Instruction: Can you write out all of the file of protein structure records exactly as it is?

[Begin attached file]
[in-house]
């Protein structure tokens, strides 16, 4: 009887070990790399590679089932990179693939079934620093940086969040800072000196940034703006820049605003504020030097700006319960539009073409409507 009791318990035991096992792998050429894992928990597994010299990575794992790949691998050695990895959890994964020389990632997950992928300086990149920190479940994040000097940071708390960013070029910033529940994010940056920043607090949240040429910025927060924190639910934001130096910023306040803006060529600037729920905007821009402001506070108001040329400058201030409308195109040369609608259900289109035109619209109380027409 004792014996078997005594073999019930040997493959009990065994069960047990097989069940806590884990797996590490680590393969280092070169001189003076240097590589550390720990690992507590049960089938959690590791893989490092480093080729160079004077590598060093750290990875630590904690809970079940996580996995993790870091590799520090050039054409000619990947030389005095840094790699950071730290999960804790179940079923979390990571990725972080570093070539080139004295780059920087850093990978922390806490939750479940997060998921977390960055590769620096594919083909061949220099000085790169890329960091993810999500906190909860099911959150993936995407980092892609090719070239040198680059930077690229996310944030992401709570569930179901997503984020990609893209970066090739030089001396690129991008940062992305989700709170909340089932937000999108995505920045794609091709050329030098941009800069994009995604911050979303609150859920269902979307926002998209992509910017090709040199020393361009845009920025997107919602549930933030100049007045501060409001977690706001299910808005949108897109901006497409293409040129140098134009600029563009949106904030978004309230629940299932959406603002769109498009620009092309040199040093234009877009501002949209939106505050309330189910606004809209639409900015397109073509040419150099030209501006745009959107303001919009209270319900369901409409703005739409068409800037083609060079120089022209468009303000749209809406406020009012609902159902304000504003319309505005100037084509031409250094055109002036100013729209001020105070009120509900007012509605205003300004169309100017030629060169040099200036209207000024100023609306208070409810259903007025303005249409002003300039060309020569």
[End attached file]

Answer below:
[in-house]
């Protein structure tokens, strides 16, 4: 009887070990790399590679089932990179693939079934620093940086969040800072000196940034703006820049605003504020030097700006319960539009073409409507 009791318990035991096992792998050429894992928990597994010299990575794992790949691998050695990895959890994964020389990632997950992928300086990149920190479940994040000097940071708390960013070029910033529940994010940056920043607090949240040429910025927060924190639910934001130096910023306040803006060529600037729920905007821009402001506070108001040329400058201030409308195109040369609608259900289109035109619209109380027409 004792014996078997005594073999019930040997493959009990065994069960047990097989069940806590884990797996590490680590393969280092070169001189003076240097590589550390720990690992507590049960089938959690590791893989490092480093080729160079004077590598060093750290990875630590904690809970079940996580996995993790870091590799520090050039054409000619990947030389005095840094790699950071730290999960804790179940079923979390990571990725972080570093070539080139004295780059920087850093990978922390806490939750479940997060998921977390960055590769620096594919083909061949220099000085790169890329960091993810999500906190909860099911959150993936995407980092892609090719070239040198680059930077690229996310944030992401709570569930179901997503984020990609893209970066090739030089001396690129991008940062992305989700709170909340089932937000999108995505920045794609091709050329030098941009800069994009995604911050979303609150859920269902979307926002998209992509910017090709040199020393361009845009920025997107919602549930933030100049007045501060409001977690706001299910808005949108897109901006497409293409040129140098134009600029563009949106904030978004309230629940299932959406603002769109498009620009092309040199040093234009877009501002949209939106505050309330189910606004809209639409900015397109073509040419150099030209501006745009959107303001919009209270319900369901409409703005739409068409800037083609060079120089022209468009303000749209809406406020009012609902159902304000504003319309505005100037084509031409250094055109002036100013729209001020105070009120509900007012509605205003300004169309100017030629060169040099200036209207000024100023609306208070409810259903007025303005249409002003300039060309020569």